Words: Dray Morgan
On 10 October, as part of the Budget, Minister Eamonn Ryan unveiled the Irish Government’s one billion Euro plan to tackle climate change and energy usage. However, looking deeper into Ireland’s eco-infrastructure, it may be more of a challenge than we think.
In a bid to cut emissions by half in the next ten years, 150 million euro on climate action, almost 500 million euro on energy transformation, 100 million euro on protecting our environment as well as 400 hundred million on improving communication infrastructure has been announced in the most recent budget. Not including improvements to communications, the overall budget dedicated to green policy is actually down by 10 million euro this year.
A huge push for solar panel implementation in households has been announced, with 300 million euro, the most ever allocated, for one-off grants to installation. Currently, only five per cent of Ireland’s energy usage. However, 36 per cent of Ireland’s total energy is made up by wind power.
The plan also promises to combat energy poverty. Energy poverty is defined by a lack of access to modern energy infrastructure or spending more than ten per cent of income on powering and heating households. Currently, in Ireland, 29 per cent of inhabitants are classed as living in energy poverty compared to 13 per cent in the UK and 7.76 per cent in France. Those who fall into these categories are also far more likely to be elderly or part of a vulnerable group.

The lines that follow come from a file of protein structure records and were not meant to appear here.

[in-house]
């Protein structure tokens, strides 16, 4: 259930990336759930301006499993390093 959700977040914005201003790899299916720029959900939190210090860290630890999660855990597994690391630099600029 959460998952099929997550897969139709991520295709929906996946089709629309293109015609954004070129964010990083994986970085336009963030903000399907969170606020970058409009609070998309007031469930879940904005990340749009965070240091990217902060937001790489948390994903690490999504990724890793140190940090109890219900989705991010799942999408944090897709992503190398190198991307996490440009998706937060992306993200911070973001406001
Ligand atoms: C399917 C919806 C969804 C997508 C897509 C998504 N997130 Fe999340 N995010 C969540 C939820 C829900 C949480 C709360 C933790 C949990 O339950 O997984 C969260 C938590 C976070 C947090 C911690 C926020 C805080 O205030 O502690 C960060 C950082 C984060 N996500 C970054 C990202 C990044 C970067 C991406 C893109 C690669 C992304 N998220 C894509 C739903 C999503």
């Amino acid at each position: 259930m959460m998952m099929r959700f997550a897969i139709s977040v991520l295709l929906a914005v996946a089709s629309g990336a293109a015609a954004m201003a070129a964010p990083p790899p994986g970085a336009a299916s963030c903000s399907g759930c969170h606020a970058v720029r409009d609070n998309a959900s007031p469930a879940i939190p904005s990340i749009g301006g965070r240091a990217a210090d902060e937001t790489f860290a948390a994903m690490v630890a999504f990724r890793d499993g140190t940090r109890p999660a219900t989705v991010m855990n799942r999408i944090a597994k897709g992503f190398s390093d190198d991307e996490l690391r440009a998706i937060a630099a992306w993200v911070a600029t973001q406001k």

In a journey to achieve a net zero nation by 2050, 45 million euro has been allocated to areas that are affected the most by moving away from unsustainable forms of energy. This particularly applies to the wider midlands region to preserve the communities built around peat mining.
A new Deposit Return Scheme is also being implemented. Much like Germany, Canada and Scandinavia, Ireland will introduce a financial incentive to recycle cans and bottles. From 1 February 2024, 20 cents for plastic bottles and 10 cents for cans and bottles will be added to prices and refunded when customers return their waste to designated collection points. The Government have claimed this could reduce beverage container waste by up to 90 per cent.
20 million euro has also been dedicated to reclaiming former landfill sites. As of January 2022, there are 69 historic landfill sites. There are currently only three open in Ireland, down from 120 in 1992.
The plan continues record-breaking budget allocations to green ventures which have risen year-on-year. Totalling at €1.159 billion, with the goal, “to support families and communities with energy costs while continuing the drive towards a low-carbon, digitally-connected future”.
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